When I started playing RPGs, railroading was the only way ahead. Then something called a sandbox came along. I initially thought, “isn’t that where children play and cats do their business?” That’s only partly accurate; sandbox design is a way of making the campaign world more alive.
More alive? I just wanted to kill things with my character. Still, over time I came to love the new, open worlds previously unavailable to me – it was mind-blowing just thinking that I could go anywhere. I ultimately found sandbox design to be amazing and used (or perhaps abused) it for years. I went off the track just because it was expected that I could, and I could have been a better player if I hadn’t.
To this day I still expect a GM to know the proprietor of every tavern in the campaign setting. Now that I’ve taken up the gamemastering reigns myself, my views on the sandbox approach have changed…or have they?
Let’s consider it against its most polar counterpart: railroading.
I hate pure sandbox; learning everything in a campaign setting by heart? No thank you. Because I have a life, you ask? No, because there are too many cool campaign settings for me to reasonably do that (although I might add that I do have a life). For me the sandbox is of infinite size, both as a player and a GM. The player side of me loves the opportunities, but the GM part of my brain despises it, as the party can run everywhere and expect you to be prepared. This might be because my players are an evil lot, but in my opinion it is because if you give them a possibility, they will seize it. I know I would, so it is only fair that they do so when I’m the GM.
To combat the infinite size of the sandbox, I turned back to railroading. As we played around in the sandbox, we discovered the failings of railroading; it was restrictive and often proved to an impediment rather than aid to the GM. Basically, there’s a good way of railroading, and there is the bad way of doing it. Let me give you examples of both.
The party is summoned to the count’s castle. A railroading trick, the players are summoned by a powerful NPC so that no one tries anything, because the NPC is so powerful.
You must go to X and before the next full moon. Another trick, make sure the distance and time given allows for no or little leeway.
Carry this treasure/ransom/document to X. Make sure the item in question is so valuable that the party will not take any chance that might endanger the item.
Arrive at X, and sit in an antimagicfield and watch the villains take off with the ransom. This is the result of bad railroading; now we can wait until next time, where we will be sent off to somewhere else.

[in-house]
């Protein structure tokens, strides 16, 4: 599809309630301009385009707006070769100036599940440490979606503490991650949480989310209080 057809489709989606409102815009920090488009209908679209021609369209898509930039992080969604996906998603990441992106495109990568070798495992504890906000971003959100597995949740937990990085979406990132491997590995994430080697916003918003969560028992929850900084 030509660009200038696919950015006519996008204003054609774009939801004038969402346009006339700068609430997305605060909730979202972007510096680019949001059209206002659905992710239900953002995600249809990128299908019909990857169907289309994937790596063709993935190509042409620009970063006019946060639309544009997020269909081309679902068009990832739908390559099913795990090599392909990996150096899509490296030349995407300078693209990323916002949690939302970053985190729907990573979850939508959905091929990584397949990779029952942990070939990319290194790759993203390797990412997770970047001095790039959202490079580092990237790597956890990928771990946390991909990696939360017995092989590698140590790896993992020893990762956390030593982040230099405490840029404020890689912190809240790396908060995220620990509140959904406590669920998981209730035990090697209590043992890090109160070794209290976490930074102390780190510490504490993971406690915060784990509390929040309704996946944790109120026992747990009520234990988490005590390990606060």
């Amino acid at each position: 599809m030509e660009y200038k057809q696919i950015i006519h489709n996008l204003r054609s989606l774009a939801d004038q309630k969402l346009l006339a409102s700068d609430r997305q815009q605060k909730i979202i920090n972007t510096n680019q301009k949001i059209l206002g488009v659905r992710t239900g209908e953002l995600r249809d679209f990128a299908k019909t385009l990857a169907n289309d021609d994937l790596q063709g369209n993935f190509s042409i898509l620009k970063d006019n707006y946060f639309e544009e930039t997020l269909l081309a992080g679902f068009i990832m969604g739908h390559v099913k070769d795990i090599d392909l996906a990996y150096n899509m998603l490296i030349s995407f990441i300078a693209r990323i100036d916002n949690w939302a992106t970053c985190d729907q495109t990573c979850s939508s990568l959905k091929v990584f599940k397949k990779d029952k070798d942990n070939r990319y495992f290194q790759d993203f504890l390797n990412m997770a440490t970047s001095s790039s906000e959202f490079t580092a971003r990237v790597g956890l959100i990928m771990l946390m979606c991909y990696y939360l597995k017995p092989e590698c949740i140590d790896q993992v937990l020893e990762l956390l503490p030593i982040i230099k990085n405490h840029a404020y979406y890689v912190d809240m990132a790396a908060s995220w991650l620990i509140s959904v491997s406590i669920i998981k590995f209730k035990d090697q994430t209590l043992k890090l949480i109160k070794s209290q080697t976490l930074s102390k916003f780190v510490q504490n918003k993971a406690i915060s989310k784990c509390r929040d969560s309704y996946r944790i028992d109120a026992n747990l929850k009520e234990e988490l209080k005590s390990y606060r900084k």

Did this actually happen to me? Yes, and I hated it; it was boring and restrictive.
The right way:
Give the players an awesome handout. A map, a prophecy, or a book, if you are so inclined (I am looking at you Mike Myler, giving them a book, talk about raising the stakes for the rest of us.) Seriously with a handout like a map you can control their most likely path of travel (and compensate for going off the trail) and the same goes for a prophecy; any handout that controls some of or any part of their whole journey will help you narrow down your sandbox, which will help you make the passage to the destination more believable. You can prepare a few encounters and read up on the most likely towns they will visit, thereby making sandboxing a breeze.
I must admit that I don’t make handouts for all campaigns, but putting together an intriguing verse or prophecy gets easier with practice.
Checklist for a successful sandbox campaign:
1) Get familiar with or prepare a couple of backwater villages, including a small inn where the party can stay should they go too far from the path.
2) A list of names for quickly naming minor NPCs, so we can avoid the Hanson family of farmers, and the brothers Jonas.
3) You should know where the clerics that are capable of raising and resurrecting are located in the world – there is no free resurrection in every little village.
4) A list of rumors with details conveniently located on or close to the path you want the PCs to take.
5) Lists of the various city guards and mages might come in handy as well.
To sum up my ramblings:
Narrow down the sandbox.
Use an awesome handout (prophecy, map or otherwise) to influence the PCs path.
Prepare lists of useful details for the campaign.
Submitted by Brian Wiborg Monster
[Edited by Mike Myler]
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